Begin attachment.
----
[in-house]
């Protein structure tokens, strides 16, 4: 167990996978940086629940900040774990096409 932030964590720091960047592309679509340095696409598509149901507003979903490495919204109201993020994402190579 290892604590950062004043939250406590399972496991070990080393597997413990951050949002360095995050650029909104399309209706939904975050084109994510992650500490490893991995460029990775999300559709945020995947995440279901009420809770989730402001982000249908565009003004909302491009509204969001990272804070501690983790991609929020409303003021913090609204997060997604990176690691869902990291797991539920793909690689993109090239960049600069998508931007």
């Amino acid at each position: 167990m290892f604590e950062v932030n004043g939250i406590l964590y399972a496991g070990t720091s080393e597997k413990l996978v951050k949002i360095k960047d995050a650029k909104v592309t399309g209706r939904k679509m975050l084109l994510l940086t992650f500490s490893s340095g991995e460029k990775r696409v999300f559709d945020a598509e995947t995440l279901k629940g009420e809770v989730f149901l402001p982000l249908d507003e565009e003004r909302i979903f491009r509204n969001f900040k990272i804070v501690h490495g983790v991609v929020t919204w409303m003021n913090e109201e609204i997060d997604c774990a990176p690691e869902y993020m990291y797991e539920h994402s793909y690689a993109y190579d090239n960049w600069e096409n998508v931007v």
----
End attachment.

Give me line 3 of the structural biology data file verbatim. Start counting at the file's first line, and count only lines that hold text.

């Amino acid at each position: 167990m290892f604590e950062v932030n004043g939250i406590l964590y399972a496991g070990t720091s080393e597997k413990l996978v951050k949002i360095k960047d995050a650029k909104v592309t399309g209706r939904k679509m975050l084109l994510l940086t992650f500490s490893s340095g991995e460029k990775r696409v999300f559709d945020a598509e995947t995440l279901k629940g009420e809770v989730f149901l402001p982000l249908d507003e565009e003004r909302i979903f491009r509204n969001f900040k990272i804070v501690h490495g983790v991609v929020t919204w409303m003021n913090e109201e609204i997060d997604c774990a990176p690691e869902y993020m990291y797991e539920h994402s793909y690689a993109y190579d090239n960049w600069e096409n998508v931007v």